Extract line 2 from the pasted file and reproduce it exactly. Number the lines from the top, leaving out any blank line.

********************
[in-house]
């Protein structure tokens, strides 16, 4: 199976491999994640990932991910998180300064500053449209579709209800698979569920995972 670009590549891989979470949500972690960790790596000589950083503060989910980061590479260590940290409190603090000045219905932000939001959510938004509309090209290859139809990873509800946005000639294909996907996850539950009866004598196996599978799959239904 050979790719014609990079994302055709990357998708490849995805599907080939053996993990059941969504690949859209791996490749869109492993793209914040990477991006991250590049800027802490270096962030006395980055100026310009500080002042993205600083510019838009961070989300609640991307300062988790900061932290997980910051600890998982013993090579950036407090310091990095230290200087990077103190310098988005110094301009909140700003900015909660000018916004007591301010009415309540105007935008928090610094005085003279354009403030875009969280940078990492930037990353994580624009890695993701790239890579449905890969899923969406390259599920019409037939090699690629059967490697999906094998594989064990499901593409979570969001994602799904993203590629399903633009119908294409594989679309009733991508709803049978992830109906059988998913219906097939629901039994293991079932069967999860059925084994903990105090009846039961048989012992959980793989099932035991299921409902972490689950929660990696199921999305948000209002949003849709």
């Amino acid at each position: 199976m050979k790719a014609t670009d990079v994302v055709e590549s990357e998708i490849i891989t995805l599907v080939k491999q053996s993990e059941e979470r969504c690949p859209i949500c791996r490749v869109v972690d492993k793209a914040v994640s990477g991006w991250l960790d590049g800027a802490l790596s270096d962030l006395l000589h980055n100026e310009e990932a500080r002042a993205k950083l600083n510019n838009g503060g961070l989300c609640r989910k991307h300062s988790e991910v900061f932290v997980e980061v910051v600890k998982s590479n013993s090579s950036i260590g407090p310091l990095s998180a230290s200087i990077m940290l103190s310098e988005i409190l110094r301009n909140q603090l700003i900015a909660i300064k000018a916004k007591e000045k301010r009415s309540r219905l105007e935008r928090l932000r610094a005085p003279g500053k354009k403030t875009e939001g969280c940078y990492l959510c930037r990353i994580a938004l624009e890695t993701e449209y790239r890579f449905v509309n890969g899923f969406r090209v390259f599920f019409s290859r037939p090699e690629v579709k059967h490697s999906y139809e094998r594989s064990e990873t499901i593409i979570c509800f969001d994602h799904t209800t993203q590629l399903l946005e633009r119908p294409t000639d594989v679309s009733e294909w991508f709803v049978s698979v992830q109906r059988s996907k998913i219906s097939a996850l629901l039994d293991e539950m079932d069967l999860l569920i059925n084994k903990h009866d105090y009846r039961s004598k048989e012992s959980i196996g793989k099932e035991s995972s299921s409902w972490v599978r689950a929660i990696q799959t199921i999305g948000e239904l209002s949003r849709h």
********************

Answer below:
């Protein structure tokens, strides 16, 4: 199976491999994640990932991910998180300064500053449209579709209800698979569920995972 670009590549891989979470949500972690960790790596000589950083503060989910980061590479260590940290409190603090000045219905932000939001959510938004509309090209290859139809990873509800946005000639294909996907996850539950009866004598196996599978799959239904 050979790719014609990079994302055709990357998708490849995805599907080939053996993990059941969504690949859209791996490749869109492993793209914040990477991006991250590049800027802490270096962030006395980055100026310009500080002042993205600083510019838009961070989300609640991307300062988790900061932290997980910051600890998982013993090579950036407090310091990095230290200087990077103190310098988005110094301009909140700003900015909660000018916004007591301010009415309540105007935008928090610094005085003279354009403030875009969280940078990492930037990353994580624009890695993701790239890579449905890969899923969406390259599920019409037939090699690629059967490697999906094998594989064990499901593409979570969001994602799904993203590629399903633009119908294409594989679309009733991508709803049978992830109906059988998913219906097939629901039994293991079932069967999860059925084994903990105090009846039961048989012992959980793989099932035991299921409902972490689950929660990696199921999305948000209002949003849709």